When it comes to Martha’s Vineyard stories, Linsey Lee literally wrote the book with Vineyard Voices: Words, Faces and Voices of Island People.


Vineyard Voices is a book of oral histories compiled by Linsey Lee. Each story is, at first glance, a snapshot of a person’s life, just a page long. However, the effect one takes away from reading each entry is so much fuller, as if an entire life has been captured and immortalized.

To do this in just a few paragraphs takes a lot of skill and craftsmanship.


Eric Marguerite

Editor’s Note: The following is an edited 1998 interview with Eric Cottle done by historian Linsey Lee; the complete interview appears in her book Vineyard Voices. Mr. Cottle died April 2 at the age of 92. Ms. Lee heads the oral history center for the Martha’s Vineyard Museum.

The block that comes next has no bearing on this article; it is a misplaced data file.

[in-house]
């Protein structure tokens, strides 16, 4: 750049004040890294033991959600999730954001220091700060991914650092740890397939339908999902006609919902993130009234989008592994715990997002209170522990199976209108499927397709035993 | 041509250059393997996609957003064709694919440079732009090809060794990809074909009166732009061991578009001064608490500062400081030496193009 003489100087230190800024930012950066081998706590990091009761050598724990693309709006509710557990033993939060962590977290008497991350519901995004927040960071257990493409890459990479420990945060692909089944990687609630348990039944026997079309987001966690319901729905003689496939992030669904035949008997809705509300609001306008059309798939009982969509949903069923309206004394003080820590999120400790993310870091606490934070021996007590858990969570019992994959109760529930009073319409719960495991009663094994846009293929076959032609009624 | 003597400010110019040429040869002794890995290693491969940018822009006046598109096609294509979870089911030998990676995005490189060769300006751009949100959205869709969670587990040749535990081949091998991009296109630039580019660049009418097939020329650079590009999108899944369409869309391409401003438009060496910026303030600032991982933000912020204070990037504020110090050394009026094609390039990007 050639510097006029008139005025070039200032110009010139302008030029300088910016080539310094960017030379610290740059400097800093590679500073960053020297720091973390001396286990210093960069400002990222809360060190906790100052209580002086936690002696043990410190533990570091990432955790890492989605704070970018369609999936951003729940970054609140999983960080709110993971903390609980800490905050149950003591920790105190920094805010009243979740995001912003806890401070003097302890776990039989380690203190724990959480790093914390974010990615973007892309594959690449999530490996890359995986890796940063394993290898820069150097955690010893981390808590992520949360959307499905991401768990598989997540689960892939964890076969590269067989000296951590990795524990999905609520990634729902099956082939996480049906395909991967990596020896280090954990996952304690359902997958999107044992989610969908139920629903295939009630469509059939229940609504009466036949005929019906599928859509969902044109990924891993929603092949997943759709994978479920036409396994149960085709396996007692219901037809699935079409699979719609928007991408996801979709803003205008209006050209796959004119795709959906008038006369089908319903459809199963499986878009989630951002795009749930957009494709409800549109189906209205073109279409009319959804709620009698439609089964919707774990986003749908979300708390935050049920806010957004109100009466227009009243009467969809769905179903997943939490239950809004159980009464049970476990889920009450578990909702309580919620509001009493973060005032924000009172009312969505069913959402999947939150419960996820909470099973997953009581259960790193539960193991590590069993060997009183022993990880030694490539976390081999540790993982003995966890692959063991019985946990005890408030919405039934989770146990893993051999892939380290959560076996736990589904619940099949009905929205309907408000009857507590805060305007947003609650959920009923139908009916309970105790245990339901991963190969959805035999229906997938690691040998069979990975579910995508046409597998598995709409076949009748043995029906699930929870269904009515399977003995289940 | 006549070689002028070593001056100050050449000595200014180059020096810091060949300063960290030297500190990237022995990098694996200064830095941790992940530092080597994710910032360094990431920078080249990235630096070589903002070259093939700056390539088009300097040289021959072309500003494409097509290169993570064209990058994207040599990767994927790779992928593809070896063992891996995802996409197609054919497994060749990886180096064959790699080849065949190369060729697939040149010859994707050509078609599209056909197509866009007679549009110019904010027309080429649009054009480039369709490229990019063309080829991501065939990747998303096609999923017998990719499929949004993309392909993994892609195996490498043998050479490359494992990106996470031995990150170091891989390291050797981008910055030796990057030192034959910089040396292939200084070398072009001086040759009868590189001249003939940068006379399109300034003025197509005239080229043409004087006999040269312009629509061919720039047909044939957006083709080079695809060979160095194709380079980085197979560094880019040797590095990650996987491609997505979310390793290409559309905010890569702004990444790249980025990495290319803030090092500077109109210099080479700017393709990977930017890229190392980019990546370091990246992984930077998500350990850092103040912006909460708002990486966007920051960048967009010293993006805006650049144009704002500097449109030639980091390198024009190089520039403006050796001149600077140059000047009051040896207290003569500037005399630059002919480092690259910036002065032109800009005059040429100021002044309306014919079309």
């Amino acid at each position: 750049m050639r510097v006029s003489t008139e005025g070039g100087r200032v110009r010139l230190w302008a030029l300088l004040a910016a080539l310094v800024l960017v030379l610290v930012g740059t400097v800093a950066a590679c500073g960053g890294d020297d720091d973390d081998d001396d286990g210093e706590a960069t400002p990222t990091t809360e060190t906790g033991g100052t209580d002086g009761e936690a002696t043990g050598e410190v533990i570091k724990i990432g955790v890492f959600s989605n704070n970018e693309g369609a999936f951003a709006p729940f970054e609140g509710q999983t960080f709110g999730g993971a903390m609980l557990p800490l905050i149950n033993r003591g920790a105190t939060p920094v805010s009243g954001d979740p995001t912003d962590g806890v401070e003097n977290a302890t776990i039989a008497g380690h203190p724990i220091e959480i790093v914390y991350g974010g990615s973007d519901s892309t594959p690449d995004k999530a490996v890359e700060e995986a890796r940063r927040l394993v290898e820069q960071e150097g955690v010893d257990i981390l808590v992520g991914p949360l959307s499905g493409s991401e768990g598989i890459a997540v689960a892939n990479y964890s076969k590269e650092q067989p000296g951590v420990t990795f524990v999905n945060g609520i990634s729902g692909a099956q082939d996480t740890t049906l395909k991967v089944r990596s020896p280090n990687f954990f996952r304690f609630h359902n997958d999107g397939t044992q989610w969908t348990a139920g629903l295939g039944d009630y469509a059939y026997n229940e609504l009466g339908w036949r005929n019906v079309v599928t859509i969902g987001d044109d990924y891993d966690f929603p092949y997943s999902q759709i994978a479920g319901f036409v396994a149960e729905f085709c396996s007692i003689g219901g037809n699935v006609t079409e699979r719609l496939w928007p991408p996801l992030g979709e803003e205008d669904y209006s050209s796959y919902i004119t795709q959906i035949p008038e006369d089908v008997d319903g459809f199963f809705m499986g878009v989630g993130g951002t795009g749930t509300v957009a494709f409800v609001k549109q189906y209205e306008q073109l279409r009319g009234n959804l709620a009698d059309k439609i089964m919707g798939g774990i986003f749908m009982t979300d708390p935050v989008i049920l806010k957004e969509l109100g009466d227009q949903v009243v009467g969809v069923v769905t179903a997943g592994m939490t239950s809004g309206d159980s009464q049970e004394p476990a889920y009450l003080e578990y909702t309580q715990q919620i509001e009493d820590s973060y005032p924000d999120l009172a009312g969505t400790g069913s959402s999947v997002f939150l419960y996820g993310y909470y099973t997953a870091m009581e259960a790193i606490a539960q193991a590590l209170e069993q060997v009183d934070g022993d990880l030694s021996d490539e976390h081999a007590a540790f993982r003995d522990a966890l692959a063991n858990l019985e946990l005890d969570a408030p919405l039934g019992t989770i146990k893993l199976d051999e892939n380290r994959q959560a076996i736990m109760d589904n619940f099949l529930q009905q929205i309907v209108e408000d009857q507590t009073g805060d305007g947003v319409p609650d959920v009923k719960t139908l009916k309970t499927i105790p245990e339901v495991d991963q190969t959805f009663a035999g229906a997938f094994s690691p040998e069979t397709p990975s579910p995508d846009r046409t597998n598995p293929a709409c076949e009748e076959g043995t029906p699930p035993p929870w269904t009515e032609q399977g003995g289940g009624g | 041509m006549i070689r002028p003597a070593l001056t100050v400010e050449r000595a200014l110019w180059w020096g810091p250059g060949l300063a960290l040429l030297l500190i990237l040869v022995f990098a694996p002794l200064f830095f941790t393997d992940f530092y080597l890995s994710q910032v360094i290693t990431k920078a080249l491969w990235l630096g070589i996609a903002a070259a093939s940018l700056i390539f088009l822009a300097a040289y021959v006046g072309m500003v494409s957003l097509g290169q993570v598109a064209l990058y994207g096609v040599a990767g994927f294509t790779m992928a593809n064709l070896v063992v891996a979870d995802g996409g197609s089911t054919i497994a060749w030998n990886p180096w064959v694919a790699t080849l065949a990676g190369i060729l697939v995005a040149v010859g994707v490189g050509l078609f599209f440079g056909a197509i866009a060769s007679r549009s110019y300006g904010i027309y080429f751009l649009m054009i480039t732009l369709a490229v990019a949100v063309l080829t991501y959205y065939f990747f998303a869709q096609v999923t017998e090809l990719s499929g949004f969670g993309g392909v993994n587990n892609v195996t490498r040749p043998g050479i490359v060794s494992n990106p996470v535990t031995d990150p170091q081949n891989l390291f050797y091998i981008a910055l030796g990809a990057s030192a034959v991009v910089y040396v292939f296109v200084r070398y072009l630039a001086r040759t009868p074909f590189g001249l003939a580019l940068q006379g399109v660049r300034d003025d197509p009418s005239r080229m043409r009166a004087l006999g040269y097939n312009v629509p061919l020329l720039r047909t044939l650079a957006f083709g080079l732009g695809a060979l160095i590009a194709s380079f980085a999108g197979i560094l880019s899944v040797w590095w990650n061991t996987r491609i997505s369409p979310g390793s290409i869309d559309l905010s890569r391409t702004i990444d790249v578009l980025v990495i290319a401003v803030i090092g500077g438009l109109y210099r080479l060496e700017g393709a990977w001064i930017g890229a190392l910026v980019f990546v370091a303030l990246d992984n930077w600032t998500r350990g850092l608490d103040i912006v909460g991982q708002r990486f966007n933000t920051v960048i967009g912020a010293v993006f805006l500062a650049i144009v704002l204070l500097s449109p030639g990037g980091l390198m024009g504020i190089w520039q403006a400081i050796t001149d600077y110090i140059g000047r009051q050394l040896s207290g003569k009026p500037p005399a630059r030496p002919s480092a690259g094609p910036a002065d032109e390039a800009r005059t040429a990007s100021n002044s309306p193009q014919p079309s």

Shearer Cottage, Oak Bluffs, Martha's Vineyard

My grandfather, Charles Shearer, was born into slavery. Henrietta Shearer was of Native American and African American descent. They were both educated at Hampton University.


Editor’s Note: The following is an edited excerpt of an interview done in 2004 by Linsey Lee with Leona Coleman Flu, the daughter of the first black stage manager in the Boston theatre district. A summer resident of Oak Bluffs from childhood on, Mrs. Coleman now lives in Atlanta, Ga. The interview is published in Ms. Lee’s book More Vineyard Voices; it appears here with permission from the author, who heads the Martha’s Vineyard Museum’s oral history center.

Dean Denniston

My father, Oscar E. Denniston, came to Martha’s Vineyard from the British West Indies in the year 1901. Captain Madison Edwards, the chaplain from the Seaman’s Bethel . . . used to sail between the Vineyard and Jamaica. On one of his trips he became ill over there and my father was a chaplain in a seaport area there . . . and my father assisted him, so they became very good friends.